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The old leper church of St Nicholas

List Entry Summary

This building is listed under the Planning (Listed Buildings and Conservation Areas) Act 1990 as amended for its special architectural or historic interest.

Name: The old leper church of St Nicholas

List entry Number: 1085632

Location

St Nicholas's Hospital, Church Hill, Harbledown, Canterbury, Kent

The building may lie within the boundary of more than one authority.

County: Kent

District: Canterbury

District Type: District Authority

Parish: Harbledown and Rough Common

National Park: Not applicable to this List entry.

Grade: I

Date first listed: 14-Mar-1980

Date of most recent amendment: 06-Jun-2014

Legacy System Information

The contents of this record have been generated from a legacy data system.

Legacy System: LBS

UID: 171163

Asset Groupings

This list entry does not comprise part of an Asset Grouping. Asset Groupings are not part of the official record but are added later for information.

List entry Description

Summary of Building

Church, originally part of a leper hospital, late C11 with C12 and C14 additions.

Reasons for Designation

St Nicholas's Church, a late-C11 building with C12 and C14 additions, is listed at Grade I for the following principal reasons: * Architectural interest: a very well-preserved Norman and later medieval church with a good collection of early fittings and decoration; * Historic interest: built for St Nicholas's Hospital, England's first leper hospital founded by Archbishop Lanfranc c.1084, this is a rare and early example of a medieval leper church; * Group value: with the other listed structures belonging to St Nicholas's Hospital.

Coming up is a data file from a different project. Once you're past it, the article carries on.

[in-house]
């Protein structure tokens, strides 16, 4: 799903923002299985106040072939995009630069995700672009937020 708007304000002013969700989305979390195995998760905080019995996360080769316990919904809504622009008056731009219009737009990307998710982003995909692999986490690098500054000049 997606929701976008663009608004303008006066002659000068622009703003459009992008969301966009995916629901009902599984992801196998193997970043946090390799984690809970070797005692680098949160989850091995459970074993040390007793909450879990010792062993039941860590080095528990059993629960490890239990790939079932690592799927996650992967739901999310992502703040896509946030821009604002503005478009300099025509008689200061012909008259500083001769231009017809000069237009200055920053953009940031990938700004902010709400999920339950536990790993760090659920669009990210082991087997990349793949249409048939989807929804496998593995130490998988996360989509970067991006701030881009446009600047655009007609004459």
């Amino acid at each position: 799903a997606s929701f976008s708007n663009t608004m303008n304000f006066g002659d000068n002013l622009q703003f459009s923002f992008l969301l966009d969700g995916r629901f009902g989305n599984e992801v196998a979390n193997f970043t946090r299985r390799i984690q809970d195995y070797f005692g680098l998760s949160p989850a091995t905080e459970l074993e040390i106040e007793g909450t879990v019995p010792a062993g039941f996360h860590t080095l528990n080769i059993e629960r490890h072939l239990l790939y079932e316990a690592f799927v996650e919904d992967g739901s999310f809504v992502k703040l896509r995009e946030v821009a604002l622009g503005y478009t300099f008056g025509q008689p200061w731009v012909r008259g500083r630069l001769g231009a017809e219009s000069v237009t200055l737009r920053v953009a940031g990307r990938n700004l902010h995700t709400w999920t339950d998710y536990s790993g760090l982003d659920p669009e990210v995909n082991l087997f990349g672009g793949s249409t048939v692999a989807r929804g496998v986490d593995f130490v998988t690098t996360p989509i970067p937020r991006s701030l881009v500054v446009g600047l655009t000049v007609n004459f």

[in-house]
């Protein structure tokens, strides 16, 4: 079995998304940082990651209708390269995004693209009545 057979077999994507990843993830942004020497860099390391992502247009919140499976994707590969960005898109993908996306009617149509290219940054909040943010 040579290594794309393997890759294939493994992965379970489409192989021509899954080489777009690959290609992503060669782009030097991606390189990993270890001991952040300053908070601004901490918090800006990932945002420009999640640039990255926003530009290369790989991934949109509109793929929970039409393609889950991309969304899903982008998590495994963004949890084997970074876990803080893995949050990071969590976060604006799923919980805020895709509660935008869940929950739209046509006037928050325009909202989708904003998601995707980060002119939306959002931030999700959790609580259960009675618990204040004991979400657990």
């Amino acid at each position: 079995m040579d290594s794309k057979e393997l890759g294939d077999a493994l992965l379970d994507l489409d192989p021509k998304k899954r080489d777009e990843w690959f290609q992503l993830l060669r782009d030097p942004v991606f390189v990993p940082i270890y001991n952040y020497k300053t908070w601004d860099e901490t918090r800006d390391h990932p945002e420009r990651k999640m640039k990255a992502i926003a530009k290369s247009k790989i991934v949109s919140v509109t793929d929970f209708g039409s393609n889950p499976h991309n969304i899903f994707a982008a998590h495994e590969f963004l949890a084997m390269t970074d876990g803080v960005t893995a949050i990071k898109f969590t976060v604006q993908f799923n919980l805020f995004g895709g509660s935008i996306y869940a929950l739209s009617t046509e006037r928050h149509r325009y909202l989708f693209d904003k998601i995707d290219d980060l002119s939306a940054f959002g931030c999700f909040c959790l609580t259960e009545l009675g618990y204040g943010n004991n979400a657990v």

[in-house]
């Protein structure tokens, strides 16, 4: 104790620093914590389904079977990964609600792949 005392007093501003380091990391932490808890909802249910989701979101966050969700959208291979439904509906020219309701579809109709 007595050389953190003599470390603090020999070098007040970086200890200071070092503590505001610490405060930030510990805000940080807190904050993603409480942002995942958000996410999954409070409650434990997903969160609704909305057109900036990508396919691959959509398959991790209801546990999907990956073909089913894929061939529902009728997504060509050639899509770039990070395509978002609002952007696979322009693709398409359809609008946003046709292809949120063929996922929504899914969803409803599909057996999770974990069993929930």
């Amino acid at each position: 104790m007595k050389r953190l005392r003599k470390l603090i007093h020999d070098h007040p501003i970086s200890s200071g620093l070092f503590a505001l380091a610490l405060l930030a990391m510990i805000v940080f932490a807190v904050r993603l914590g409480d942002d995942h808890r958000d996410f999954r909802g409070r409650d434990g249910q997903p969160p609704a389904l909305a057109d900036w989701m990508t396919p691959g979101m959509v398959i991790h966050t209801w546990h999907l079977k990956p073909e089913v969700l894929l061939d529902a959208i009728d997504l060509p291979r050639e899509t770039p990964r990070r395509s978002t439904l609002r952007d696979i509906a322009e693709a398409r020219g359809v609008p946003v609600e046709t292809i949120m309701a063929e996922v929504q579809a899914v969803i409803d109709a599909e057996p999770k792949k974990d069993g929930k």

History

The church was built as part of the original St Nicholas's Hospital – a leper hospital, probably the first in England, founded c.1084 by Lanfranc, archbishop of Canterbury 1070-89, and in operation until the end of the C14. Henry II visited St Nicholas's on his penitential journey to Canterbury in 1174. After c.1400 the hospital became an almshouse for the poor; it was recorded to have had sixty places for poor men and women in 1562. The foundation was reconstituted in 1565, and the domestic ranges were rebuilt in 1685 and again in 1840. It is still an almshouse today, for retired people.

At least 350 religious houses and hospitals for the care of lepers (known as leper or lazar houses) were established In England between the close of the C11 and 1350. Many have disappeared, destroyed during the dissolution of the monasteries in the 1530s or simply decayed. Some remain, however – including this one, the oldest; St Mary Magdalen at Stourbridge near Cambridge; St Mary Magdalen in Sprowston, Norwich; and the hospital of St Mary the Virgin, IIford. Others survive as ruins or archaeological sites.